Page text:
//Transgender community exploring other career avenues

Transgender community exploring other career avenues


Thirty two-year-old Saranya is a busy and successful beautician in Salem. Her customers vouch for her skills and this has helped her erase memories of the days when she was one of the many transsexuals working as a sex worker.

Today, Saranya is courting success only after a lot of trauma and despondency – something which the entire transgender community in India faces.

"I am more than happy in my role as a beautician. Never in my dreams did I think of living a respectful life that his profession has bestowed on me. I have mental peace and satisfaction," she says.

Saranya is not a singular case of transsexuals dabbling in fields other than the world's oldest profession. While Malvika is a qualified engineer working as a peer educator with an NGO, Kritika is a videographer and edits a newsletter.

Her sexual status and social stigma notwithstanding, Kritika says she is curious to learn new things.

"I have done a diploma in AC refrigeration. I am also a fashion designer and help my uncle in developing motifs for his clothes," she says.

Thanks to vocational training provided by NGOs like Tamil Nadu AIDS Initative (TAI) these transgender persons or 'hijras' are discovering their hidden talents and using it to give expression to their aspirations.

"After being trained in Inter-personal Communications, I now interact with the members of my community to spread awareness on HIV/AIDS among them. Through short films, we try to inform them about the various infections, the treatments available for them," says a beaming Malvika.

However, Malvika, who is now working in drop-in centres in the 13 districts of Tamil Nadu, rues not getting a job as per her qualifications.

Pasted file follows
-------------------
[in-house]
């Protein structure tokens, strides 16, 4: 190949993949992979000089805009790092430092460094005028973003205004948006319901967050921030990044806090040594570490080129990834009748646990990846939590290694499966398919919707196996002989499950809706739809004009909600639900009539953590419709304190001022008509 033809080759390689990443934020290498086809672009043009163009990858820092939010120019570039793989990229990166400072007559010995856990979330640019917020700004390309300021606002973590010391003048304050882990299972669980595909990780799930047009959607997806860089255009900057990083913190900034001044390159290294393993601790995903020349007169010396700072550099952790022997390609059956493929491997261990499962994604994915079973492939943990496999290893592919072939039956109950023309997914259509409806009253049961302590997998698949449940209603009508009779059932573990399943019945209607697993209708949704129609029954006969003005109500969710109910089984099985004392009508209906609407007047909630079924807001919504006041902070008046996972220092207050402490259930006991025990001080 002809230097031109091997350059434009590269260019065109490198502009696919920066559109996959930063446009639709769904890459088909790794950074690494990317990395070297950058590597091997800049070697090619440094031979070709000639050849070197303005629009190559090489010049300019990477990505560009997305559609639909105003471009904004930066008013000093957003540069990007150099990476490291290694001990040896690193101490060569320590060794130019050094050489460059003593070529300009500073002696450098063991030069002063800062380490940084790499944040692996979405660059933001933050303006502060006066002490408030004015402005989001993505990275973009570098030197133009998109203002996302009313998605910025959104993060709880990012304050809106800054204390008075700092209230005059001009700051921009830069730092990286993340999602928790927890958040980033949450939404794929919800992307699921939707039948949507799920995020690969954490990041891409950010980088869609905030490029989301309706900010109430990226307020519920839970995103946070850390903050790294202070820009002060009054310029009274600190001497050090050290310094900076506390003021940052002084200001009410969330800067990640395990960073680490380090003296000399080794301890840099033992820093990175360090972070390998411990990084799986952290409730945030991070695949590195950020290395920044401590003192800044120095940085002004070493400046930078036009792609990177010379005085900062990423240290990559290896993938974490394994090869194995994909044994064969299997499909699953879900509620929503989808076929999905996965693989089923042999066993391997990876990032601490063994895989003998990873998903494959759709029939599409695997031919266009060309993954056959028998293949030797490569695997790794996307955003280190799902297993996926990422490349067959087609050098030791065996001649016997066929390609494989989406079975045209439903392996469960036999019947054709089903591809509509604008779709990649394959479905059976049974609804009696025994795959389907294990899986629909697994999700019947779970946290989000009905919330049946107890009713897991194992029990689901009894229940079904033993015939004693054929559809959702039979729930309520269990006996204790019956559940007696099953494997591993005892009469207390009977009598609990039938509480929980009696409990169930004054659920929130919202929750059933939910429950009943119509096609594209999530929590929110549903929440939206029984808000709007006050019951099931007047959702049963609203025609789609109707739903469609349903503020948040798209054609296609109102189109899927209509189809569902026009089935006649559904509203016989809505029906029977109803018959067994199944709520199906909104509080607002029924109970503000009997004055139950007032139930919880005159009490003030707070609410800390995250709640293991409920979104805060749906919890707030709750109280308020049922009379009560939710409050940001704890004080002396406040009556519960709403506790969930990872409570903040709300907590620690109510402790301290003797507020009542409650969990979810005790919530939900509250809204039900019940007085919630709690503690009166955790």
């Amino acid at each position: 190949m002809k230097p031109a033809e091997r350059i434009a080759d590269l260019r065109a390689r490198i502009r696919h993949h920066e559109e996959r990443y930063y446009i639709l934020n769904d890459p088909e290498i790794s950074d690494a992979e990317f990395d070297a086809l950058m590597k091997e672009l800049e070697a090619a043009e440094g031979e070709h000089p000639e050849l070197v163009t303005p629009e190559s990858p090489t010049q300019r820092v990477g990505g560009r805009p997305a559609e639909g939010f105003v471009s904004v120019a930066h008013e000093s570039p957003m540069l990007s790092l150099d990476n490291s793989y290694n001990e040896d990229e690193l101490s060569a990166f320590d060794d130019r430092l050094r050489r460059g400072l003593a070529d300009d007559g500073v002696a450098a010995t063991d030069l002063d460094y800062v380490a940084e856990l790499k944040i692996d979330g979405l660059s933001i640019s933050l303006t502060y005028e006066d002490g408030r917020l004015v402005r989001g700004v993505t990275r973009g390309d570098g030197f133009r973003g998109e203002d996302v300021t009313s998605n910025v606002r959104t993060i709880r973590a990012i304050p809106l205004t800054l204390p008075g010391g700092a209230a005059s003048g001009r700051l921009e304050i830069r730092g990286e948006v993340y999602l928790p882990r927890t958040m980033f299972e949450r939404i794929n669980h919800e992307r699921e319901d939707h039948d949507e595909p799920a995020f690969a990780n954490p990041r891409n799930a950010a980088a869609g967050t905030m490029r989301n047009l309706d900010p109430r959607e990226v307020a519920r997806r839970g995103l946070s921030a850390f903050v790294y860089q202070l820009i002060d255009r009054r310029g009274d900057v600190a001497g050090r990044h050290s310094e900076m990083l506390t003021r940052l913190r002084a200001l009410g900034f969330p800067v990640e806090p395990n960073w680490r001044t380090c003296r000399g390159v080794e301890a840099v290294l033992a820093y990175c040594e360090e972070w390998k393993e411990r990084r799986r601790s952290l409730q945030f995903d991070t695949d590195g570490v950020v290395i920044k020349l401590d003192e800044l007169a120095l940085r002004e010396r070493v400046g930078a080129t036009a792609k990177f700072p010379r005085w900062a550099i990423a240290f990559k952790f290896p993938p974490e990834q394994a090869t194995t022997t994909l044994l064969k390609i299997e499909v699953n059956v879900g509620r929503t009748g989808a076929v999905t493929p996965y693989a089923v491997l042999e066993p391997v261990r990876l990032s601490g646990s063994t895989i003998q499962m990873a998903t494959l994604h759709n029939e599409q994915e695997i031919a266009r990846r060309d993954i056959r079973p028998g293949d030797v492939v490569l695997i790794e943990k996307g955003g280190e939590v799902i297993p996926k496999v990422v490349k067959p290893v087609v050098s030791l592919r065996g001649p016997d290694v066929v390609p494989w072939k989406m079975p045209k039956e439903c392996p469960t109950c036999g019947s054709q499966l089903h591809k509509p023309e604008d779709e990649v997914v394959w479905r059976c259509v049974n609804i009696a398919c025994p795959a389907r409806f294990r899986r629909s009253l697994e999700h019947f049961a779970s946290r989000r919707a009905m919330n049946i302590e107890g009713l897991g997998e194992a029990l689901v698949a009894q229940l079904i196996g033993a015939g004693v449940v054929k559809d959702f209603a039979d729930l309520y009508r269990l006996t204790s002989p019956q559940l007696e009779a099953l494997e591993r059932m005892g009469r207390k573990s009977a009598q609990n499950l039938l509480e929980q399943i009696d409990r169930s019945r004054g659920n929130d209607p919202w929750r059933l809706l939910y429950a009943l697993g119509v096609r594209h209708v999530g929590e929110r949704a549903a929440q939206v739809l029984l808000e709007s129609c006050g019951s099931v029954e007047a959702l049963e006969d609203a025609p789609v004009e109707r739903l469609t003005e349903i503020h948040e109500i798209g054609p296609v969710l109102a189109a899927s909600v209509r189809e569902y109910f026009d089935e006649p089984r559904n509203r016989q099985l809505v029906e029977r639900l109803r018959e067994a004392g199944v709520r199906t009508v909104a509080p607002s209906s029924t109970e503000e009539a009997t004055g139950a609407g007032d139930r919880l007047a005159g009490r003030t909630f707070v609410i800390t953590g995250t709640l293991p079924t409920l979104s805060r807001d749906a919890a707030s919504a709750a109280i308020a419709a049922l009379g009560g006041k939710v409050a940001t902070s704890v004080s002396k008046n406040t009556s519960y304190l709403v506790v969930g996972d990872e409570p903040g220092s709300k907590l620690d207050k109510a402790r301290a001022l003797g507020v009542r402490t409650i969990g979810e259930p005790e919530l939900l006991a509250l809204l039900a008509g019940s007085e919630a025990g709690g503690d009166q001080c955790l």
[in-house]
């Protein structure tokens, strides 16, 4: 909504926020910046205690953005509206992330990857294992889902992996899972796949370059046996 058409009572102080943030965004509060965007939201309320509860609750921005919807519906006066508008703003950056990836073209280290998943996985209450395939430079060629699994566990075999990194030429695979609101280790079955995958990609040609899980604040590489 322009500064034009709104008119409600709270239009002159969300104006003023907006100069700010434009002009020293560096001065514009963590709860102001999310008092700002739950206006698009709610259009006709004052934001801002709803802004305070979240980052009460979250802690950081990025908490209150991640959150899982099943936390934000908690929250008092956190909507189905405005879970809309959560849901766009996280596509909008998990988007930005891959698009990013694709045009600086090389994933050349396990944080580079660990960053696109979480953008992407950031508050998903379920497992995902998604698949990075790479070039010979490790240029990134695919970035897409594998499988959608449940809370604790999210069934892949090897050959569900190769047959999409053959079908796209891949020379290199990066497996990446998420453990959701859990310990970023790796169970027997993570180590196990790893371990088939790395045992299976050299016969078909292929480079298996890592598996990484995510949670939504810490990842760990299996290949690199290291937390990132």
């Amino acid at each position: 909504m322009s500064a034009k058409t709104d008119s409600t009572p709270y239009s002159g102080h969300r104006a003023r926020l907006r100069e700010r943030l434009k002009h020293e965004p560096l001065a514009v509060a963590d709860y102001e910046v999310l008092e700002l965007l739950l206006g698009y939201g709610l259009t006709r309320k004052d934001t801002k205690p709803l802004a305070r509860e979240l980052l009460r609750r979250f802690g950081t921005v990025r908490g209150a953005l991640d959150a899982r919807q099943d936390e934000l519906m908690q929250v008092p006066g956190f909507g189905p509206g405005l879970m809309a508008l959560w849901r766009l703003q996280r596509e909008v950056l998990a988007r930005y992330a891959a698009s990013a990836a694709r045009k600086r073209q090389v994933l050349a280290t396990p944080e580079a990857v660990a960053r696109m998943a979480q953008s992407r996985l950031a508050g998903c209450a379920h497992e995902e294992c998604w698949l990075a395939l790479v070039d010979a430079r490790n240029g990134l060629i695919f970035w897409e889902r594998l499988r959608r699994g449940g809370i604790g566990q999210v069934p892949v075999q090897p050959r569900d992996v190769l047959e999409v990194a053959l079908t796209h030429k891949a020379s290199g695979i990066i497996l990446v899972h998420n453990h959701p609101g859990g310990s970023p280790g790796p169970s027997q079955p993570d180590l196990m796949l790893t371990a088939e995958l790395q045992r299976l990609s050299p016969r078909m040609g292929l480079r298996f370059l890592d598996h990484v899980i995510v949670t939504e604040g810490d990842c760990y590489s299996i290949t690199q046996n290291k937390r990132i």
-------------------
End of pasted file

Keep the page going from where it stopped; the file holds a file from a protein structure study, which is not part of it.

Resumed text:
"I did a five-year diploma in Engineering from Salem. But no company was ever willing to give me a job. So I went to Mumbai to be with people of my kind." Kritika too was not accepted in her family. Fortunately for her, TAI decided to tap her talent for images and thus began her association with the video camera.

While Kritika has already applied for a loan to set up a video shop exclusively for the members of her community, Shilpa, another hijra, hopes to strengthen her catering business with each passing day.

Hailing from Coimbatore, Shilpa knew cooking was her calling. Under the aegis of a local NGO, she underwent a 45-day catering training to hone her culinary skills. Today, she gets catering orders from all major banquet halls in her area.

Most of them admit that prostitution is more out of necessity than out of choice.

Isolated by her brothers as soon as she began to discover and exhibit her sexual behaviour, Saranya was ostracized and forced to give up her education.

"I worked in a hospital briefly. But the staff there derided me for dressing up like a woman and growing my hair. I was fired for living the way I liked. I sold my body because I had to sustain myself and had no other option," she says.

However, today she is a confident person as she has "realized her worth" and is earning her living through "respectful means".

"Earlier, when I was a sex worker, society would mock at me. The police and rowdies would come to harass me and would snatch my earnings. But today, no one dares to say anything and people call me "beautician madam".

"Most of the people from the transgender community are involved in flesh trade as they are from the poor strata of society, are uneducated and are not given any jobs. But they are all as gifted as any normal person. So, we recognize that talent and hone it further to enable them to make informed choices in life," says Jayashree, Communications Officer, TAI.